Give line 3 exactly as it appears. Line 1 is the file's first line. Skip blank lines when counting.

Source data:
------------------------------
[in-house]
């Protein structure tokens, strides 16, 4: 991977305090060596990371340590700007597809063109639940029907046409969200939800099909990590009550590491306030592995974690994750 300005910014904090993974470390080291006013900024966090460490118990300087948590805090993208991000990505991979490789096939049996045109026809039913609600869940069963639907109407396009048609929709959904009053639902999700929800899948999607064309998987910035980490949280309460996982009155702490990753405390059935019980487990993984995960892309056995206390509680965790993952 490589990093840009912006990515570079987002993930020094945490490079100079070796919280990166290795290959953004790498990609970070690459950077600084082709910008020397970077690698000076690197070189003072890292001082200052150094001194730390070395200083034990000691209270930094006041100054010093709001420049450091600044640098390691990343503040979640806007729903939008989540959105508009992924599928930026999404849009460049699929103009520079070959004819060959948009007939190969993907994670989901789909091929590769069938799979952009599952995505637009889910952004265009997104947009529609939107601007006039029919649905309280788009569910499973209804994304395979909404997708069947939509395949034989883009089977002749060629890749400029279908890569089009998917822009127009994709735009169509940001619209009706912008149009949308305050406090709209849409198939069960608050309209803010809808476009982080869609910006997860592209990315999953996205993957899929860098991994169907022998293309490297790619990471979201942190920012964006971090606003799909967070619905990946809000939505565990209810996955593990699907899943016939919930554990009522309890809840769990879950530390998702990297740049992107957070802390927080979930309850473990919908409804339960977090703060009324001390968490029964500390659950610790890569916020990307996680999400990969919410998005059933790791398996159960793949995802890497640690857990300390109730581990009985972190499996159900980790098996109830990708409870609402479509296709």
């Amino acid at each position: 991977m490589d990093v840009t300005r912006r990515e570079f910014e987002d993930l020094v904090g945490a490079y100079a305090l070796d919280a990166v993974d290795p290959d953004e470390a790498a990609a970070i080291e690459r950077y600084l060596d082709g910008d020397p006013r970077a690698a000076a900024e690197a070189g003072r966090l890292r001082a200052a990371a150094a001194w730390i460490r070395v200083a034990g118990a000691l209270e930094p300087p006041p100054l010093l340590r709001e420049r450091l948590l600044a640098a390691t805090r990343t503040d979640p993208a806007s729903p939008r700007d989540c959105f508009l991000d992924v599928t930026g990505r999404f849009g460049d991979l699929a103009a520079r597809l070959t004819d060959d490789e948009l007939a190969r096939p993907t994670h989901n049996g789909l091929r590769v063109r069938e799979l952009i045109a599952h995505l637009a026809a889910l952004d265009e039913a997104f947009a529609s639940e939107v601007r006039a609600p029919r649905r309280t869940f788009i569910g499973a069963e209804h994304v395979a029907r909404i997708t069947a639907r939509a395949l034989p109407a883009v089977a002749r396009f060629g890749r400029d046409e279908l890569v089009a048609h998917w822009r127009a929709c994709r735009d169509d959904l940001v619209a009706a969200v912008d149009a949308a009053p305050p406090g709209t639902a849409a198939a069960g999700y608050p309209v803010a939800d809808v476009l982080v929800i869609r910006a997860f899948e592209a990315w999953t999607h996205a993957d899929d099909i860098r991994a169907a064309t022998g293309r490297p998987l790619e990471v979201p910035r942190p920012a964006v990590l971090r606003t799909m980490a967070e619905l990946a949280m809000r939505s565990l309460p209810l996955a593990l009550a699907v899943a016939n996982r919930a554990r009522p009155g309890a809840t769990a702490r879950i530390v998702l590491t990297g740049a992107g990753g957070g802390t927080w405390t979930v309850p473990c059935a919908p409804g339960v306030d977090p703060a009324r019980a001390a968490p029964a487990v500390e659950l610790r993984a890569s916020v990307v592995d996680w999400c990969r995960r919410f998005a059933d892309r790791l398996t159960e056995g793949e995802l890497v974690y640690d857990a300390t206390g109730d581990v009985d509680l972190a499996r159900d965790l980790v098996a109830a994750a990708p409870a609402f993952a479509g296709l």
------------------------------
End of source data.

């Amino acid at each position: 991977m490589d990093v840009t300005r912006r990515e570079f910014e987002d993930l020094v904090g945490a490079y100079a305090l070796d919280a990166v993974d290795p290959d953004e470390a790498a990609a970070i080291e690459r950077y600084l060596d082709g910008d020397p006013r970077a690698a000076a900024e690197a070189g003072r966090l890292r001082a200052a990371a150094a001194w730390i460490r070395v200083a034990g118990a000691l209270e930094p300087p006041p100054l010093l340590r709001e420049r450091l948590l600044a640098a390691t805090r990343t503040d979640p993208a806007s729903p939008r700007d989540c959105f508009l991000d992924v599928t930026g990505r999404f849009g460049d991979l699929a103009a520079r597809l070959t004819d060959d490789e948009l007939a190969r096939p993907t994670h989901n049996g789909l091929r590769v063109r069938e799979l952009i045109a599952h995505l637009a026809a889910l952004d265009e039913a997104f947009a529609s639940e939107v601007r006039a609600p029919r649905r309280t869940f788009i569910g499973a069963e209804h994304v395979a029907r909404i997708t069947a639907r939509a395949l034989p109407a883009v089977a002749r396009f060629g890749r400029d046409e279908l890569v089009a048609h998917w822009r127009a929709c994709r735009d169509d959904l940001v619209a009706a969200v912008d149009a949308a009053p305050p406090g709209t639902a849409a198939a069960g999700y608050p309209v803010a939800d809808v476009l982080v929800i869609r910006a997860f899948e592209a990315w999953t999607h996205a993957d899929d099909i860098r991994a169907a064309t022998g293309r490297p998987l790619e990471v979201p910035r942190p920012a964006v990590l971090r606003t799909m980490a967070e619905l990946a949280m809000r939505s565990l309460p209810l996955a593990l009550a699907v899943a016939n996982r919930a554990r009522p009155g309890a809840t769990a702490r879950i530390v998702l590491t990297g740049a992107g990753g957070g802390t927080w405390t979930v309850p473990c059935a919908p409804g339960v306030d977090p703060a009324r019980a001390a968490p029964a487990v500390e659950l610790r993984a890569s916020v990307v592995d996680w999400c990969r995960r919410f998005a059933d892309r790791l398996t159960e056995g793949e995802l890497v974690y640690d857990a300390t206390g109730d581990v009985d509680l972190a499996r159900d965790l980790v098996a109830a994750a990708p409870a609402f993952a479509g296709l």